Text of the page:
Fixing the trust and qualification issues in aged care to move forward
Today, less than one in five Australians claim to have a high degree of trust in the aged care sector. Only one in five Australians believe providers treat clients with respect, and one in four Australians with a family member currently receiving aged care services have a high degree of trust in the industry. With the greater half of the population having little faith in the current industry, these statistics demand sector-wide change.
It’s hardly an optimistic starting point, but there’s work to be done.
Fostering client trust in the aged care sector
New communication practices, made at a professional and personal level, are crucial to implementing change. Hayylo believes that the genuine and effective connection between business and clients underpins confidence in the care provided. A more thorough insight into the clients health and wellbeing is integral in creating an enhanced client-focussed service.
More information improves the quality of service received by clients, but it also enhances their social connection. According to the Aged Care Royal Commission Survey, the lack of social connection translates to a lack of confidence in the system. The survey shows that older people tend to be more optimistic about their lives if they knew another older person outside of their home.
Still, around 25% of older Australians (over 70 years of age) live alone in social isolation. It’s a concerning number because these isolated people are much less confident in their financial security, physical capabilities, and general health compared to their more socially connected peers.
As the Aged Care Quality and Safety Standards outlines, ensuring client wellbeing extends beyond their physical health but to their social, emotional, and spiritual wellbeing as well. Remaining part of a community and feeling socially connected is as much a part of the provision of care as any other component.
Enhanced two-way communication is a mutually beneficial arrangement between providers and clients. With a better connection, providers can identify and address the vulnerable spots within their organisation. Empowering people with better control and communication means they can self-identify flaws in their service. Such deficiencies may be experienced frequently across the organisation that antiquated communications systems allow to remain unknown.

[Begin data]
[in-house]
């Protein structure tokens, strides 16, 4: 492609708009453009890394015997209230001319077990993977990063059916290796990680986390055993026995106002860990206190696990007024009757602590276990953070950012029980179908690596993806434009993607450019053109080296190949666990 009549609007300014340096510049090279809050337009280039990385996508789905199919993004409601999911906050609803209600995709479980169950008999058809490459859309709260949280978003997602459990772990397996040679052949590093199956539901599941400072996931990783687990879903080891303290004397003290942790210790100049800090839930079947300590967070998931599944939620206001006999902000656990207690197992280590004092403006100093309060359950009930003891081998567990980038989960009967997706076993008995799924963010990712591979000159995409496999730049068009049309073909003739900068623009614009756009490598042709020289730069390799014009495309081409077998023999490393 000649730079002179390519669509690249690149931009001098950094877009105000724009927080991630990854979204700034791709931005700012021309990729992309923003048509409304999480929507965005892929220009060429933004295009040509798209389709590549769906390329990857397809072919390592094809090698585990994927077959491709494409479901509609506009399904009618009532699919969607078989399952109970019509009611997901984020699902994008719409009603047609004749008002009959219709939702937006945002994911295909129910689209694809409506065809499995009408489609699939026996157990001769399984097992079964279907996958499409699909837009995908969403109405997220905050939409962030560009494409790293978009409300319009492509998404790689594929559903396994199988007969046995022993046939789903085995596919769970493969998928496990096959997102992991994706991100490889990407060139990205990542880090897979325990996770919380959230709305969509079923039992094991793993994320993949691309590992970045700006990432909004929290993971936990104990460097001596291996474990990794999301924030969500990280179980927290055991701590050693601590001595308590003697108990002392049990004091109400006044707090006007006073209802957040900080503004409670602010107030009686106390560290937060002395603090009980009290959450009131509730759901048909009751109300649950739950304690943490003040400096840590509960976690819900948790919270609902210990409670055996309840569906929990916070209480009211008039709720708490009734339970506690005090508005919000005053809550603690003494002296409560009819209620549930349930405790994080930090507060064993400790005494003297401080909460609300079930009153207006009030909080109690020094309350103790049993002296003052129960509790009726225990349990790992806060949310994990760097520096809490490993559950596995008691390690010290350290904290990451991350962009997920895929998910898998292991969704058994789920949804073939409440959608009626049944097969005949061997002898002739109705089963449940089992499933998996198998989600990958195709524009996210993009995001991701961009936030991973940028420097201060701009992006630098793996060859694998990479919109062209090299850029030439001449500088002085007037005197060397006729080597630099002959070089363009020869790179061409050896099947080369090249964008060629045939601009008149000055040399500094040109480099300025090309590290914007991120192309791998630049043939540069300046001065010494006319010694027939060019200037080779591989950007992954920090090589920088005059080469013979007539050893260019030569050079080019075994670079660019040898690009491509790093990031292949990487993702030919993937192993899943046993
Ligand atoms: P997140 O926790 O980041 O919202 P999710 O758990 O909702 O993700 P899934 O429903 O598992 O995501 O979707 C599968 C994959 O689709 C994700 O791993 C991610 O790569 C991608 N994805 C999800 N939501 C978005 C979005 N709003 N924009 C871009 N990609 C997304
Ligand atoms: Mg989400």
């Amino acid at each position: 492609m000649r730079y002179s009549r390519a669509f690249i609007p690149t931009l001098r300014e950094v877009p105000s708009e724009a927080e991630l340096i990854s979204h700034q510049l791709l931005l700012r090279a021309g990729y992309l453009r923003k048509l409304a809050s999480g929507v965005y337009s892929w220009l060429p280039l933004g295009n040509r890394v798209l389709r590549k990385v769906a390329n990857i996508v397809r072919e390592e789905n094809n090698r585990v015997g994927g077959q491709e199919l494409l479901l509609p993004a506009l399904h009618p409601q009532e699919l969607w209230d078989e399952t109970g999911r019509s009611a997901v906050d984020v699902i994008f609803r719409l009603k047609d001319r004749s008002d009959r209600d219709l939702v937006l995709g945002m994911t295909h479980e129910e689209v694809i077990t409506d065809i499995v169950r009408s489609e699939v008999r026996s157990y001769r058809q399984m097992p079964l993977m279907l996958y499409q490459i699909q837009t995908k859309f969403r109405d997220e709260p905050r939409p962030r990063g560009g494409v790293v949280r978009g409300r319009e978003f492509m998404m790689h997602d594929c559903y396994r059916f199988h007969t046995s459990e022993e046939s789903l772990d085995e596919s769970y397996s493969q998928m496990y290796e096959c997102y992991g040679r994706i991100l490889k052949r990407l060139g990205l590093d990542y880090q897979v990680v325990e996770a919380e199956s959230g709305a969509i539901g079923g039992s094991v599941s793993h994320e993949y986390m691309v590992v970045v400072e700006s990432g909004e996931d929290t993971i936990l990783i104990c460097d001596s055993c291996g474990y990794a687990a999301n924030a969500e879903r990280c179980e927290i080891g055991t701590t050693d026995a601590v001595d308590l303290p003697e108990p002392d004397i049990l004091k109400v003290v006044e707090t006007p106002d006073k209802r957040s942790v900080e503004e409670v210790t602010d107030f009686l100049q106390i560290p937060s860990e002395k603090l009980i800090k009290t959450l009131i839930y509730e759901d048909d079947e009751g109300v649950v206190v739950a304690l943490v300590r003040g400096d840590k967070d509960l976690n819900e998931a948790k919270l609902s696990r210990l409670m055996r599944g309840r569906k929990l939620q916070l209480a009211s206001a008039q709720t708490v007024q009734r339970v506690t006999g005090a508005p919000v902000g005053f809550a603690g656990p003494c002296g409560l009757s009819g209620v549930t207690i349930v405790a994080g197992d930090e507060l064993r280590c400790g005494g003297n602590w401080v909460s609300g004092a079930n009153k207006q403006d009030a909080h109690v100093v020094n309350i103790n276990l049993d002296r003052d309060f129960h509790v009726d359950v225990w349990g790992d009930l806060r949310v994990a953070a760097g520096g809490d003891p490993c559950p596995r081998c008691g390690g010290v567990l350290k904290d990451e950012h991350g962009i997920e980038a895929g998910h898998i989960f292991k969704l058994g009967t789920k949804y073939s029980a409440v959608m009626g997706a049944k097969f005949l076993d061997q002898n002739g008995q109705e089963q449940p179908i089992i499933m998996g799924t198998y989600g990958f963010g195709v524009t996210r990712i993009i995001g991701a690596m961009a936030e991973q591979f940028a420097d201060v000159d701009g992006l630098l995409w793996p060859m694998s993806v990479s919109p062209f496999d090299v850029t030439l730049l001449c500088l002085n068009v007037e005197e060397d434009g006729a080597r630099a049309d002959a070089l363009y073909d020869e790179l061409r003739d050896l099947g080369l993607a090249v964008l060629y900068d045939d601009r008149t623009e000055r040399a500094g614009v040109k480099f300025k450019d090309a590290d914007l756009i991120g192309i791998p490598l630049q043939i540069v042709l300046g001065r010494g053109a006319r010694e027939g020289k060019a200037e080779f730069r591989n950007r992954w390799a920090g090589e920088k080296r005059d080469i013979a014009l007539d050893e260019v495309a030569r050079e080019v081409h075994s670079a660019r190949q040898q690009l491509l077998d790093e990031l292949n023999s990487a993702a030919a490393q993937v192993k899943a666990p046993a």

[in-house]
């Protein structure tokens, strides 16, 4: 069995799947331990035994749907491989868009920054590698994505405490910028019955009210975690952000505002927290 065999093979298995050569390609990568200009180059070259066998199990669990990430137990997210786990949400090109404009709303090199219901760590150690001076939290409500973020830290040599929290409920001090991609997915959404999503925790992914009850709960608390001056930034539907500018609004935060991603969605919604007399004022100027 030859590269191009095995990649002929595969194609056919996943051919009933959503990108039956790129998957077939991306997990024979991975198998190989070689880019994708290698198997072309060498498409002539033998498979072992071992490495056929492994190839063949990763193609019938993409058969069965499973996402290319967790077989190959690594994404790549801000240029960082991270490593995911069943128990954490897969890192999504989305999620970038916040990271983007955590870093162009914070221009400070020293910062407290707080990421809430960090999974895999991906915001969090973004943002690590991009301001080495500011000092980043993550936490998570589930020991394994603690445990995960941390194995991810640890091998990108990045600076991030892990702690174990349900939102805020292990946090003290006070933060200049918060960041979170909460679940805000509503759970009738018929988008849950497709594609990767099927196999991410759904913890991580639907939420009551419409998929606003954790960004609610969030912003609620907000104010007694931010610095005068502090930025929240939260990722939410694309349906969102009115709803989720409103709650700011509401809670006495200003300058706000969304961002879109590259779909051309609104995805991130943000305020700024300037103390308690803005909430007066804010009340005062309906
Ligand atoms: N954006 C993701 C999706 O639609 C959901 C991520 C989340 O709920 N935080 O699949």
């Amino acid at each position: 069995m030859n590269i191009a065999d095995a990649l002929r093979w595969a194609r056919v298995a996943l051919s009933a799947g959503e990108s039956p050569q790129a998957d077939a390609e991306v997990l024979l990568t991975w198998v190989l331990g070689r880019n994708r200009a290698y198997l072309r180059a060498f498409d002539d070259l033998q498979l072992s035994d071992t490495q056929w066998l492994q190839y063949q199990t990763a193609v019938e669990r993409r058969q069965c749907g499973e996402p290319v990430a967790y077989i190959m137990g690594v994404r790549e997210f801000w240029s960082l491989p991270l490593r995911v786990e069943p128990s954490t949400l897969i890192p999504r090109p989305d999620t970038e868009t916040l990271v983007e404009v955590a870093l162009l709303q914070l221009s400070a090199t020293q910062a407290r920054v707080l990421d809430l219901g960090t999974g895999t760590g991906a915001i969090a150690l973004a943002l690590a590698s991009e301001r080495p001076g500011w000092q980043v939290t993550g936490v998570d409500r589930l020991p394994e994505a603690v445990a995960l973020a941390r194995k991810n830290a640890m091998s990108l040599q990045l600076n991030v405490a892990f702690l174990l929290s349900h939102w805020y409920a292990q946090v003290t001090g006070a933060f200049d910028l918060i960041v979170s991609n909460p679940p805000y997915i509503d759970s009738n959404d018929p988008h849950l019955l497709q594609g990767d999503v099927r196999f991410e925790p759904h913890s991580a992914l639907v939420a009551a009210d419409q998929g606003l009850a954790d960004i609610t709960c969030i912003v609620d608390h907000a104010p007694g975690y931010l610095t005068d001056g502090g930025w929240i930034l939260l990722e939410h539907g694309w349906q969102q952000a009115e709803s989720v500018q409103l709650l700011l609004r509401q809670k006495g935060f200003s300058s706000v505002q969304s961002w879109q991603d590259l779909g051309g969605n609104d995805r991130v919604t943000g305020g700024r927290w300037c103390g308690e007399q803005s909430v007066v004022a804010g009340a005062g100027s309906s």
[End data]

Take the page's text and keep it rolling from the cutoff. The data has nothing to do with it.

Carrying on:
But, unfortunately, over the last decade, the aged care sector has stagnated in its evolution. In a world where most industries have entirely evolved to embrace flowing communication practices and technological advancements, aged care stayed put. As a result, confidence and satisfaction with service delivery are shaken.
The aged care workforce qualification and engagement gap
Perhaps part of the communication and trust issues come from the lack of awareness of their importance across all levels of a care service provider. The Aged Care Royal Commission Interim Report recognises that “the aged care sector suffers from difficulties in recruiting and retaining staff”. According to the report, education and training for staff are patchy while the workloads are heavy with poor pay and conditions. For the effective and efficient provision of care, a major up-end of current systems is required. A professionalisation of the sector is needed from top to bottom.
While it may seem a colossal task to reform an entire sector, it’s far from impossible. The child care sector in Australia has shown sweeping improvements in similar conditions with the creation of the National Quality Framework (NQF) that dictates minimum qualification and requirements for children’s education and care services.
With government initiatives in 2012, the child care sector was made more affordable, accessible and streamlined, enabling access to early education to more children across Australia.
Making an example of childcare proves that with modernised education and training for aged care professionals partnered with stronger leadership, a major change to the sector is within reach. Investments in education and management, professional qualification and certifications ensure that people in the line of care are skilled to communicate better and committed to high-quality service.
While it’s tempting to sustain the existing aged care process, the Aged Care Royal Commission has made it clear that the biggest risk is to fall behind. The aged care sector has spent the last decade avoiding the growing pains associated with innovation, but it’s time for the industry to mature and be wiser.
With Hayylo, organisations are equipped with tailored tools that enable client choice and control and fosters trust and transparency among care recipients and caregivers. Equally important is the ability for leadership to commandeer good governance practices from the top down. With evidence of good governance structures in place by the business, all staff members are empowered to follow through in their own responsibilities.
Hayylo’s tried-and-tested communications solution removes these growing pains and opens the communication line between providers, clients, and the extended circle of care. Take the first step to tomorrows’ aged care and talk to us about it.